n this book I have both explored the charge of willfulness and
refl ected upon how we can take up that charge. I am not in thinking
this “taking up” as something that has been done, can be done,
prescribing willfulness. My aim is to fall short of prescription. After all,
willfulness remains a charge that can be brought against subjects in ways
that are diminishing. And, as I suggested in the conclusion of the previ-
ous chapter, when willfulness becomes an assumption, it can participate
in concealing how a will is in agreement with what is already willed or
how a par tic u lar will is aligned with a general will. To be wronged is not to
acquire a right to be right. How is it possible to take up this charge with-
out making willfulness into a right? In this conclusion I will address this
question somewhat obliquely, from a diff erent angle, by moving away
from willful subjects (those for whom willfulness is an experience of an
attribution) and rethinking the part of other parts: including parts of a
body such as hands, tongues, ears, arms, but also parts of a shared world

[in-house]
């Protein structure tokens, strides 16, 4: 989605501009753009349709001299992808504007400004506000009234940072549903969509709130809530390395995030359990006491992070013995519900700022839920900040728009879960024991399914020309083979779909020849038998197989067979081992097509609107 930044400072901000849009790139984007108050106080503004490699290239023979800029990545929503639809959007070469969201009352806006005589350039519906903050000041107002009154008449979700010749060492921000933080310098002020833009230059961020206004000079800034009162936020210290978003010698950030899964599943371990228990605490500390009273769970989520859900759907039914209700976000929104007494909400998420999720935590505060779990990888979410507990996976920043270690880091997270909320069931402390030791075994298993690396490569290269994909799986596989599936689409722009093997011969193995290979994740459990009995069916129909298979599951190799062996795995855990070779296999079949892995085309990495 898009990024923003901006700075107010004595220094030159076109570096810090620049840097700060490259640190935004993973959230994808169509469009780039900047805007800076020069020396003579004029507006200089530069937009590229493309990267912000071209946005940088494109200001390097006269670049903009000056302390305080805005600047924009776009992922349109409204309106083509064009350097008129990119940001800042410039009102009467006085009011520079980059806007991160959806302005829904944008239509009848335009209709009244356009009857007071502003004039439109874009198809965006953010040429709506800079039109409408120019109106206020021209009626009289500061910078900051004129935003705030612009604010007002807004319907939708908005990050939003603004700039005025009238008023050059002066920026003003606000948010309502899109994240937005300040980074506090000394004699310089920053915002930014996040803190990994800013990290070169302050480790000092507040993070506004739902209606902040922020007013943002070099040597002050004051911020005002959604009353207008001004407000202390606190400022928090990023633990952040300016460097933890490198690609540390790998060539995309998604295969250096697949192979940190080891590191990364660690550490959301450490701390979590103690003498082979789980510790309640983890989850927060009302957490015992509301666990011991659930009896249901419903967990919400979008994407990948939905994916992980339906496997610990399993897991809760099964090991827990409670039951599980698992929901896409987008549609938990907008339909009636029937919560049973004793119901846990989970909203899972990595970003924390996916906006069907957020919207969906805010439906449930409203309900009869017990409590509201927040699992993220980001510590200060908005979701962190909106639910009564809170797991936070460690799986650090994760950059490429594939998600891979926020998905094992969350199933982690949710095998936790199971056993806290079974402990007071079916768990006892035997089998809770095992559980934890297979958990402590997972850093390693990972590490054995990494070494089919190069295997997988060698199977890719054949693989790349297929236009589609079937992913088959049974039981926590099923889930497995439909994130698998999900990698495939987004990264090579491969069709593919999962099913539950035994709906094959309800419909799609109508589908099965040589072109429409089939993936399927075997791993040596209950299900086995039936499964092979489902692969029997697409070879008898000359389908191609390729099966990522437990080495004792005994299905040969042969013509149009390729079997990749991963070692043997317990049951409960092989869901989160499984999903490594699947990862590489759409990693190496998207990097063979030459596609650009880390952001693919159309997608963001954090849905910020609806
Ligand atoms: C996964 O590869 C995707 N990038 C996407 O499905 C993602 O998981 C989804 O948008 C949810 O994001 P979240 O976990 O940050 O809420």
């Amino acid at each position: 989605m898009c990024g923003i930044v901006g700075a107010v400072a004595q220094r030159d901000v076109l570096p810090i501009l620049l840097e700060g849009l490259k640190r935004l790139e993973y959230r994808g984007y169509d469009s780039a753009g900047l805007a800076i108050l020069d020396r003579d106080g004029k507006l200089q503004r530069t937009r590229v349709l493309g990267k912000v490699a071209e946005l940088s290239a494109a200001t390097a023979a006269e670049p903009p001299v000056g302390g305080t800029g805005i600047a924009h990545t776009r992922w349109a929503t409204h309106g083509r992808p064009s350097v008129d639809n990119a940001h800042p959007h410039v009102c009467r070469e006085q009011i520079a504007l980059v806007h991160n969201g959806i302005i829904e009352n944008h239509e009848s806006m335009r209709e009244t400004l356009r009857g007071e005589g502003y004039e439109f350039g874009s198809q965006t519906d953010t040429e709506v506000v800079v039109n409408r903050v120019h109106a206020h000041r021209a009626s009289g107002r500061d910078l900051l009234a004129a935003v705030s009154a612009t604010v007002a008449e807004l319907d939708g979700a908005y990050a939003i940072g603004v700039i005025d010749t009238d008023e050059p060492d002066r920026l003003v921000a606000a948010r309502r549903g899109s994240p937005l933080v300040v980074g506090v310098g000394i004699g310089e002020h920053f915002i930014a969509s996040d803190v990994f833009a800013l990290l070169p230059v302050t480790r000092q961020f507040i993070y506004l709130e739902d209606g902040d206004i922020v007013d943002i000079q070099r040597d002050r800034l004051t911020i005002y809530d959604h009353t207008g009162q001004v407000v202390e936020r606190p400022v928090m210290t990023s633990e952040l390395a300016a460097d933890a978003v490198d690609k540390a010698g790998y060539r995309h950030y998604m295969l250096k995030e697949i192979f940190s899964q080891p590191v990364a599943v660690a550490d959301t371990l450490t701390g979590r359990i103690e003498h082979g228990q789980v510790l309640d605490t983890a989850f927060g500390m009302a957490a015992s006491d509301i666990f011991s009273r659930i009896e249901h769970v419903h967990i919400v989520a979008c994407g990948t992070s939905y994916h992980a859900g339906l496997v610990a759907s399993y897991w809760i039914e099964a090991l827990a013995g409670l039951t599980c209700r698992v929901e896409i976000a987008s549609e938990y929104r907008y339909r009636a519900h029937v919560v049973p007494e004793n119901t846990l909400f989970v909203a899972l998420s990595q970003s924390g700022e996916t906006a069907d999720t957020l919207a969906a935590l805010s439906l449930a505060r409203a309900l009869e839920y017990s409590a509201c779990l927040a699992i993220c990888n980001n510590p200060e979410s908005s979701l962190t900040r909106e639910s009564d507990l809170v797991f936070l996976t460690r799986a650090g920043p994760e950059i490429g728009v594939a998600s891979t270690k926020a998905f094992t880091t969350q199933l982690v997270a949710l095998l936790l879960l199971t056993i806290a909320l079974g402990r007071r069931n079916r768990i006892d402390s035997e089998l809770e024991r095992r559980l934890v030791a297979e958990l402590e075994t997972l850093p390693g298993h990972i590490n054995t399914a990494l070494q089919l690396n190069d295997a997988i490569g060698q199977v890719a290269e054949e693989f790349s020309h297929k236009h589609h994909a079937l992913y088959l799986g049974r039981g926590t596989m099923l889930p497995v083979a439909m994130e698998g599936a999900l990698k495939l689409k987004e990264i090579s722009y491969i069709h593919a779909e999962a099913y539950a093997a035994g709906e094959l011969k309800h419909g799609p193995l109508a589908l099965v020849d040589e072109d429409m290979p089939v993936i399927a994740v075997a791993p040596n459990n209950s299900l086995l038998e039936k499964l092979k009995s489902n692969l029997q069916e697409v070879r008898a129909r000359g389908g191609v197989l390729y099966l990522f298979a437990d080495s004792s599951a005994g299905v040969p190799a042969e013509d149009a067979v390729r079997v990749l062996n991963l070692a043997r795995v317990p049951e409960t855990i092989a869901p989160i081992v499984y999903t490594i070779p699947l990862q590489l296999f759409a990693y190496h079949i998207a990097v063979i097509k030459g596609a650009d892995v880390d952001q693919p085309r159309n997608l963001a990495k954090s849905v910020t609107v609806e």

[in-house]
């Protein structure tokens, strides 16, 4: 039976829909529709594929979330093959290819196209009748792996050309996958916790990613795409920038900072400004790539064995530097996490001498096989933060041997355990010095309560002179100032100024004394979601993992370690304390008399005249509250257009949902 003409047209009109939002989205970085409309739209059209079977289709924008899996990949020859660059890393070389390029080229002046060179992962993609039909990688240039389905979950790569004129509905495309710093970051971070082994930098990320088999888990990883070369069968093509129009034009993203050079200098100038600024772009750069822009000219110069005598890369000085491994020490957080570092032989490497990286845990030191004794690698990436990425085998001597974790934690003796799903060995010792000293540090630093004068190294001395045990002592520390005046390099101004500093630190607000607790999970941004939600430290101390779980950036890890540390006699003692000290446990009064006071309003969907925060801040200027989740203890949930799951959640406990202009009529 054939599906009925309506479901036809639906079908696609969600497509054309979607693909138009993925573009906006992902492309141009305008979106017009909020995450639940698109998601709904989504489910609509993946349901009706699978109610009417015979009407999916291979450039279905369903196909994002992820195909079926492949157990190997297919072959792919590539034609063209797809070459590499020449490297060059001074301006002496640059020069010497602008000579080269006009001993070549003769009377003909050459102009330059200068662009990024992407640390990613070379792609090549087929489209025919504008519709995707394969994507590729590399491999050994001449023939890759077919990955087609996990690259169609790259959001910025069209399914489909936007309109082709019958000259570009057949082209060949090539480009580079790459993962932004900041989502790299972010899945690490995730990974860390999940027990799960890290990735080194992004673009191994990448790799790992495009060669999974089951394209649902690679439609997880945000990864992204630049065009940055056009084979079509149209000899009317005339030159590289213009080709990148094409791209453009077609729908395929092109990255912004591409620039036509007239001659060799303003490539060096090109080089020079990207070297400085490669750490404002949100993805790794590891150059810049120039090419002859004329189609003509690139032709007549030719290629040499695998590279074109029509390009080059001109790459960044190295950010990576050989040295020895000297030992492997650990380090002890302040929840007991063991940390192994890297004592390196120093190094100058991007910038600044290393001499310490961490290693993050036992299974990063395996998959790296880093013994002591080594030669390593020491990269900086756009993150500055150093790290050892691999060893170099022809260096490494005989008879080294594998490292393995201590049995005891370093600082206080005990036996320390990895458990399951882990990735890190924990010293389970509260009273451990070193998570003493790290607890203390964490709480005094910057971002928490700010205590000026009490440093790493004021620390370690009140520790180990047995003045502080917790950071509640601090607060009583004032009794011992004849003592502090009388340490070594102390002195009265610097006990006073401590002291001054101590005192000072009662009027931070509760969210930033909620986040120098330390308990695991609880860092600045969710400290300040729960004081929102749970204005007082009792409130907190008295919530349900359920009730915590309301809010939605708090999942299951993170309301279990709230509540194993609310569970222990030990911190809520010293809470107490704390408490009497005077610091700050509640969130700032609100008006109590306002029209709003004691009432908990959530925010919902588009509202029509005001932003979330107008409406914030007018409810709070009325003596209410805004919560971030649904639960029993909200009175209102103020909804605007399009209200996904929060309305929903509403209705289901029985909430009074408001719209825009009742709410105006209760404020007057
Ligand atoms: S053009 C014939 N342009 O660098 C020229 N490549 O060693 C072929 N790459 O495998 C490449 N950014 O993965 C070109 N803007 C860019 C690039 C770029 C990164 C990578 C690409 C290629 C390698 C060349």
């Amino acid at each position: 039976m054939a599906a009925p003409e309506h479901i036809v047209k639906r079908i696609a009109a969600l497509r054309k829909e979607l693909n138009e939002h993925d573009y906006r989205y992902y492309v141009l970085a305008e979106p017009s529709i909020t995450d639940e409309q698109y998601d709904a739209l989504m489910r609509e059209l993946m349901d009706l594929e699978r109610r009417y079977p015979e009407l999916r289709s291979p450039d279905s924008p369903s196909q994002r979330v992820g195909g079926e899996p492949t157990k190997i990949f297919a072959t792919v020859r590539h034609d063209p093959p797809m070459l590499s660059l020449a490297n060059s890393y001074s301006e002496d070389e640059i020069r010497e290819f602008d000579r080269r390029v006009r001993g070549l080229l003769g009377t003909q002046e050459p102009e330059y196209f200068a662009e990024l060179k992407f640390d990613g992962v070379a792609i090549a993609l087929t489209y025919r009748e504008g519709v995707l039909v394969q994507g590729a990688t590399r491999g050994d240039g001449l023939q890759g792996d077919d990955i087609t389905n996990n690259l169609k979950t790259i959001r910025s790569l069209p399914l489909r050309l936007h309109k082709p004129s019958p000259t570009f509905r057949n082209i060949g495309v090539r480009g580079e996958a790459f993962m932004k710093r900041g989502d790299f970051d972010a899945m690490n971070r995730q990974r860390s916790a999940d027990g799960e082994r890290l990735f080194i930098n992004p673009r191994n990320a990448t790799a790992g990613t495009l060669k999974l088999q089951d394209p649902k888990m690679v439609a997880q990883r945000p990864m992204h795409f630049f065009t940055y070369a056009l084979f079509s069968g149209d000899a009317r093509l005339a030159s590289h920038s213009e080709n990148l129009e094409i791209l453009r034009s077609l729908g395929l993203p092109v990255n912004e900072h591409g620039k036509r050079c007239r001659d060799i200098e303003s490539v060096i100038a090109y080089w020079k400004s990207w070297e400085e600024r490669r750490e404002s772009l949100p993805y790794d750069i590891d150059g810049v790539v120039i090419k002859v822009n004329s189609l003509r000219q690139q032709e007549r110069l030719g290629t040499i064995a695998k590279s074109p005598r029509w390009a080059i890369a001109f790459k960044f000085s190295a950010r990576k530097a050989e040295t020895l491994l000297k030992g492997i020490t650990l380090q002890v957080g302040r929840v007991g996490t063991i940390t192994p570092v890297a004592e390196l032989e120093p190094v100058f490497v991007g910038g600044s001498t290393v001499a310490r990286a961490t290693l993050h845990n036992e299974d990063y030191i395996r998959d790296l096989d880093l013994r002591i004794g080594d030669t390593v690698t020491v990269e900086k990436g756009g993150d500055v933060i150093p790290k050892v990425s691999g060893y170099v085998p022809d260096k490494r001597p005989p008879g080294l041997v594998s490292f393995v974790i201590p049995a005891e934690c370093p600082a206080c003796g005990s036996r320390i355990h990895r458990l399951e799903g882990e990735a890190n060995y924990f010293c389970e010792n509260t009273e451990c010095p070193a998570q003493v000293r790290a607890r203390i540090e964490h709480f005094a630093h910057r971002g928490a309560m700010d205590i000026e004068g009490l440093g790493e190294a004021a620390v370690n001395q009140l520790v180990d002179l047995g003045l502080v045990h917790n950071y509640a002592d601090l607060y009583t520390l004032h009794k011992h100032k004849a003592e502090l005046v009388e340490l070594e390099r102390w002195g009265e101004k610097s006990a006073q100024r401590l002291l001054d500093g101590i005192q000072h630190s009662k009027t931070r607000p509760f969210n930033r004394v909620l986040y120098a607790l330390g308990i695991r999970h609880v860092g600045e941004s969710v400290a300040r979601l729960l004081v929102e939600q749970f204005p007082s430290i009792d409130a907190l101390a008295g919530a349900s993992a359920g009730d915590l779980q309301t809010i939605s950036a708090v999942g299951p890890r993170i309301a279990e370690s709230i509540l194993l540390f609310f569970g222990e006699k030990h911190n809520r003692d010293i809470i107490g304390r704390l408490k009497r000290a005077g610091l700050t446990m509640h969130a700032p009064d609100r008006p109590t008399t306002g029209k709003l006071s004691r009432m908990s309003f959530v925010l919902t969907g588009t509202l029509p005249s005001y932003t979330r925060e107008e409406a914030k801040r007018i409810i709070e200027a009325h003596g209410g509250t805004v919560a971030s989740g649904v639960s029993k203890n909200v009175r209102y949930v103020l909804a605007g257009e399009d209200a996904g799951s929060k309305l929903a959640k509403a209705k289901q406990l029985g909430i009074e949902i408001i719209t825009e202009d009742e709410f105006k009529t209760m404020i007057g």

of matter, a world that matters, such as stones. To return to a hopeful
sentiment: when willfulness has priority, we can and do wander away from
the subject of will, and by wandering away, we take her with us.
Before moving on: is hopefulness more than a returning sentiment? I
have without question approached the materials I have assembled with
a sense of hope, a sense that there is a point to assembling them. Have
I in this pro cess become more hopeful about will, or even more optimis-
tic? One of the key “will phrases” exercised in cultural studies, usually
attributed to Antonio Gramsci, who himself was drawing on a formu-
lation off ered by Romain Rolland, is “optimism of the will, pessimism
of the intelligence.”1 I think it would be easy to give this phrase a mislead-
ing translation: as implying optimism in will. Any such optimism might
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